• Join over 1.2 million students every month
  • Accelerate your learning by 29%
  • Unlimited access from just £6.99 per month

At first glance the sources seem to point towards Haig being a butcher of the Somme. However in my opinion, the most reliable sources point to Haig being a strong general.

Extracts from this document...

Introduction

Question F At first glance the sources seem to point towards Haig being a butcher of the Somme. However in my opinion, the most reliable sources point to Haig being a strong general. Sources, B,C,D,F and J all accuse Haig of being arrogant and accuse him of being a 'donkey'. Source F also accuses him of having an 'appalling' strategy. Source F is an extract from a recent book called 'British Butchers and Bunglers of World War'. I believe that this source cannot prove that Haig was a donkey or a butcher and I believe the source is unreliable. This is because the book was written about 70 years after the war had finished. And many views have changed and been warped since then. Also quite a few of the views expressed are clearly opinions, such as 'the Somme was criminal negligence' and 'he knew he had no chance of a breakthrough, but still sent men to their deaths'. This, I think, is using hindsight, as at the time it is probable that Haig thought that his strategies would work . I think that you cannot judge Haig on these comments as they are quite extreme opinions, and are not really backed up. ...read more.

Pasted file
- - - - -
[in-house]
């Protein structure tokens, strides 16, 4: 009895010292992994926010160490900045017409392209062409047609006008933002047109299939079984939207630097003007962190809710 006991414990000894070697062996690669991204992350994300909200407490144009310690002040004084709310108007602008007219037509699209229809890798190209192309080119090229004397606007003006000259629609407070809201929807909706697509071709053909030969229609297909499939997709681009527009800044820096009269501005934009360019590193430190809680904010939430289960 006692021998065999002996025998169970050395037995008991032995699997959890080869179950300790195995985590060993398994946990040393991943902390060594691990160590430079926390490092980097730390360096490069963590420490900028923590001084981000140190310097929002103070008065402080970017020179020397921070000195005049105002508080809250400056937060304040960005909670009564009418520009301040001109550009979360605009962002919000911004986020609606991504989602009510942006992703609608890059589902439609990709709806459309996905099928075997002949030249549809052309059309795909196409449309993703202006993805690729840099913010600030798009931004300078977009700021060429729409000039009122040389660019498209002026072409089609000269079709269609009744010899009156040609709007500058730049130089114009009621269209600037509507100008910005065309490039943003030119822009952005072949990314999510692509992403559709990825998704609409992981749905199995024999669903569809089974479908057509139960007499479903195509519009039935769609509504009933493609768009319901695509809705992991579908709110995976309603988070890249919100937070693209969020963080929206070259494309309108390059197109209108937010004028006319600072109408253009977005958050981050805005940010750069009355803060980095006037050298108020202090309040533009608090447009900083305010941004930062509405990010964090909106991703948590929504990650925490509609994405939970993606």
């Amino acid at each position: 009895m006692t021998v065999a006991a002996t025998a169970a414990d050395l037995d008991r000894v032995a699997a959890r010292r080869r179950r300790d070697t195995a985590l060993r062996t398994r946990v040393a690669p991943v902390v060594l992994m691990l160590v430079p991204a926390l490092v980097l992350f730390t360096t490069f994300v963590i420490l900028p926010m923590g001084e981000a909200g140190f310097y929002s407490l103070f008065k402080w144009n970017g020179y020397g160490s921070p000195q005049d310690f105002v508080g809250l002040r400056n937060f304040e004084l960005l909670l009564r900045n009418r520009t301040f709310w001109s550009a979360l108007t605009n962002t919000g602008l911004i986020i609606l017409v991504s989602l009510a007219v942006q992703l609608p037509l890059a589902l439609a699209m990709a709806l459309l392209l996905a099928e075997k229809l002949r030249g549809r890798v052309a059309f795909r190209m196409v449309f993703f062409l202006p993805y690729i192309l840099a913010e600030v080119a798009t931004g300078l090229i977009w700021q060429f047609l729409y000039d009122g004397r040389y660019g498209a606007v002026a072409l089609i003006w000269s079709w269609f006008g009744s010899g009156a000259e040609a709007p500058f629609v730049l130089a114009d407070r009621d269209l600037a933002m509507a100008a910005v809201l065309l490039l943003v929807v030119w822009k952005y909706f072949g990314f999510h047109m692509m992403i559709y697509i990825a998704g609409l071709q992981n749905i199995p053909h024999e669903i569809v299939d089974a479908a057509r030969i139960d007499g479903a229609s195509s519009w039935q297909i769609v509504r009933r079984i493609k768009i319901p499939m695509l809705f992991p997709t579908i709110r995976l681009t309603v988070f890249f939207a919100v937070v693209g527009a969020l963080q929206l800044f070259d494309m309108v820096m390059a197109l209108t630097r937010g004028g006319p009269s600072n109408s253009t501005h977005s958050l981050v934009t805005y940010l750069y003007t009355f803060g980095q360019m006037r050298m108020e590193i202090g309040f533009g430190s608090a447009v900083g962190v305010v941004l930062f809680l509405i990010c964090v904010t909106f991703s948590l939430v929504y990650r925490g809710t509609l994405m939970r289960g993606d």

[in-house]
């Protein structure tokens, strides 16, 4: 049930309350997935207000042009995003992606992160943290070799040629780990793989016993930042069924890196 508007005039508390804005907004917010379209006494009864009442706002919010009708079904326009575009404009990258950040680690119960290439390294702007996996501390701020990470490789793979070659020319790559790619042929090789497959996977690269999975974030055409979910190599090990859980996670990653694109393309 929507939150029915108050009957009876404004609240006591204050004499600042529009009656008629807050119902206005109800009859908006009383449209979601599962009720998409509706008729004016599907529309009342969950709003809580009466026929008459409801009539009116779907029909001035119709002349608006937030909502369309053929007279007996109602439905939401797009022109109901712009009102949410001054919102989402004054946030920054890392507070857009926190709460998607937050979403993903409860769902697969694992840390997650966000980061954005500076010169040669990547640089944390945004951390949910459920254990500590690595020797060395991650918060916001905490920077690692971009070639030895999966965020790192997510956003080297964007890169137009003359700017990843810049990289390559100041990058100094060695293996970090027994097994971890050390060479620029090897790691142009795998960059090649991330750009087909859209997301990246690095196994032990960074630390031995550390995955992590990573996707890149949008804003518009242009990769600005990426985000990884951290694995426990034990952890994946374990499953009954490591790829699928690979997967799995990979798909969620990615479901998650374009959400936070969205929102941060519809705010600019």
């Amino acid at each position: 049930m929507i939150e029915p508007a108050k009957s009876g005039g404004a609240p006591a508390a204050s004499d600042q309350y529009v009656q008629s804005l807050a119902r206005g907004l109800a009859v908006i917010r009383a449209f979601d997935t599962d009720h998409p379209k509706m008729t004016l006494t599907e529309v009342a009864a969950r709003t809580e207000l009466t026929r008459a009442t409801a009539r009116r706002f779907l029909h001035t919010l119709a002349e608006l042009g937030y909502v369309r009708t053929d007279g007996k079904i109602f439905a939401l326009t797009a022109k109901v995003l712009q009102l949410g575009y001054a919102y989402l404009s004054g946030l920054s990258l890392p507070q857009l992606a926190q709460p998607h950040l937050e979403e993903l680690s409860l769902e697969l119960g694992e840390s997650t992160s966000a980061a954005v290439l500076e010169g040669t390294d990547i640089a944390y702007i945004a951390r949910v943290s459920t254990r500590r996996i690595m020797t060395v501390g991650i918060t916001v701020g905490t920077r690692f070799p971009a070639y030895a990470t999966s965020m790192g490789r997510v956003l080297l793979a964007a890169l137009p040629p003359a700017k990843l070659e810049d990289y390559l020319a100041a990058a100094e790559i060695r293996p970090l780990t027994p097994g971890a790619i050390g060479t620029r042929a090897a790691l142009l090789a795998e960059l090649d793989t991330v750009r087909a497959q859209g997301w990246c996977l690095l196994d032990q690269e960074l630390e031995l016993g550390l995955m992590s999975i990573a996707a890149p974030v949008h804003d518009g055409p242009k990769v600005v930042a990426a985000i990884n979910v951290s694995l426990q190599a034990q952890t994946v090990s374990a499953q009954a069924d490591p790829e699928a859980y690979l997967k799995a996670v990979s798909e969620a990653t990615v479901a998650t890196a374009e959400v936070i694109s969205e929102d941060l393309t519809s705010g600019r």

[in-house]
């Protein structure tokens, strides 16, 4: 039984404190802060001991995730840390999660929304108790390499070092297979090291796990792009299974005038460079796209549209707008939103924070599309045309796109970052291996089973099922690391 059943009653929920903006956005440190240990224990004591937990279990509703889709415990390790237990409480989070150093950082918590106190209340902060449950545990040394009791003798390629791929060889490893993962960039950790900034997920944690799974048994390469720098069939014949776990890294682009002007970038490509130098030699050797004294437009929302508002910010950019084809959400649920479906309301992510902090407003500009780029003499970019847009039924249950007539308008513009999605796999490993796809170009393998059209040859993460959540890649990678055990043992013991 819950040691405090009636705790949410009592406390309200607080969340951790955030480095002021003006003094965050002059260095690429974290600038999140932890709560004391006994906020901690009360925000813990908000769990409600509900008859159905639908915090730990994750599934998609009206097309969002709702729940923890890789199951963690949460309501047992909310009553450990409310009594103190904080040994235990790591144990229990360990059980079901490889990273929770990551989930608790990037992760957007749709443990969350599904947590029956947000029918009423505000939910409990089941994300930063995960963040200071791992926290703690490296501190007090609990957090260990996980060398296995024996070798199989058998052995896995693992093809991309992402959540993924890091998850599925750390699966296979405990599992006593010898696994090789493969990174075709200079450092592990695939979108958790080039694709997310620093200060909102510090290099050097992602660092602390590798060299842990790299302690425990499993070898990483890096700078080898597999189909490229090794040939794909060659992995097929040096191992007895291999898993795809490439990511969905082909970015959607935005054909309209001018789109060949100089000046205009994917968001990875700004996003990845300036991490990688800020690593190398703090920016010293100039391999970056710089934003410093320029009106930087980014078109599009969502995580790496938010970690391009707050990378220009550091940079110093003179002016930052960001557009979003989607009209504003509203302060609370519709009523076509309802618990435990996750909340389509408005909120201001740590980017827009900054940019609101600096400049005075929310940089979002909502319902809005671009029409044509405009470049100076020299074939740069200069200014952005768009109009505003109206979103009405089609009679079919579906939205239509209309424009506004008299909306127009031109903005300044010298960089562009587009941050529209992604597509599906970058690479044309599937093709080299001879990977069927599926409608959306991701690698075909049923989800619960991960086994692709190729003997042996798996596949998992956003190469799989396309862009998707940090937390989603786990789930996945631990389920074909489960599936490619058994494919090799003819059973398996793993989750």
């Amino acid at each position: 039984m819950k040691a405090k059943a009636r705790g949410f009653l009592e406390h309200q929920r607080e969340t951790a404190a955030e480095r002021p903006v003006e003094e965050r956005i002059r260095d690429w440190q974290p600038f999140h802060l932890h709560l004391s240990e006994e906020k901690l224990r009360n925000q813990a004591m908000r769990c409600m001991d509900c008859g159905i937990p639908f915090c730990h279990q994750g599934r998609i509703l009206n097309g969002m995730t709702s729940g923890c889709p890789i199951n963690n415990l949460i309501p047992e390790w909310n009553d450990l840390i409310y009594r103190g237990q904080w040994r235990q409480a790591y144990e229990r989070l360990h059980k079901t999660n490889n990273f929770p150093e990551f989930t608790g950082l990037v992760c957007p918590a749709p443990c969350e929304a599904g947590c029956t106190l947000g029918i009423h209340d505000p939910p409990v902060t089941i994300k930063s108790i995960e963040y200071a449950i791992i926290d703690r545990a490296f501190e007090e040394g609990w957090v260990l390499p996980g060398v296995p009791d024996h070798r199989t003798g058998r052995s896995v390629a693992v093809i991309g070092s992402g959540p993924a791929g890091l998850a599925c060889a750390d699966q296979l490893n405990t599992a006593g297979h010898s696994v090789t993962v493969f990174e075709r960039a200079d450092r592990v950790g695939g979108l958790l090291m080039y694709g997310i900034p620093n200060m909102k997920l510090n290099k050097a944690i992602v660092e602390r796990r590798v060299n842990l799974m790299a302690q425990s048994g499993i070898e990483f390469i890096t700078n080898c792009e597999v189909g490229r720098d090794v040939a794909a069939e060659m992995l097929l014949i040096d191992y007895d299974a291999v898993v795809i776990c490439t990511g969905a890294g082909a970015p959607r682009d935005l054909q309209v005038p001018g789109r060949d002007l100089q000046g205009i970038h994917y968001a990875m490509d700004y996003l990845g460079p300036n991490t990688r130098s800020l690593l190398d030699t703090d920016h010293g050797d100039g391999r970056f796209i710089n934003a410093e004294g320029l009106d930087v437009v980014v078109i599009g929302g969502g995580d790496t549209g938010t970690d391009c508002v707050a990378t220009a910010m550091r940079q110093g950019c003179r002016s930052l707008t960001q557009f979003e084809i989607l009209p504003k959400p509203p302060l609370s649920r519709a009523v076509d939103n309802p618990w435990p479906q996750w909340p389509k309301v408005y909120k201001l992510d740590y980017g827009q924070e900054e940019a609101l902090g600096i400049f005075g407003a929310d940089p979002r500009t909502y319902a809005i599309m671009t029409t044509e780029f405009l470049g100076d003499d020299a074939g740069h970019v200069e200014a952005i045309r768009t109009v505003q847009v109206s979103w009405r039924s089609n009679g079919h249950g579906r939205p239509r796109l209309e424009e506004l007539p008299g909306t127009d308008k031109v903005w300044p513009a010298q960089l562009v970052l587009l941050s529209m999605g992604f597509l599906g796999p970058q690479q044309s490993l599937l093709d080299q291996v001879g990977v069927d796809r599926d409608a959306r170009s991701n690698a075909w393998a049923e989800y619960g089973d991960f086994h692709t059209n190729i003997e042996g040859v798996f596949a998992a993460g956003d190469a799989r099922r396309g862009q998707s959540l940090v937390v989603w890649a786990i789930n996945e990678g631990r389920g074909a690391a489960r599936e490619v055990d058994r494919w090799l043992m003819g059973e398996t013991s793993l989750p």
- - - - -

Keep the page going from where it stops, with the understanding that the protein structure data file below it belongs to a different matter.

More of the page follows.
Middle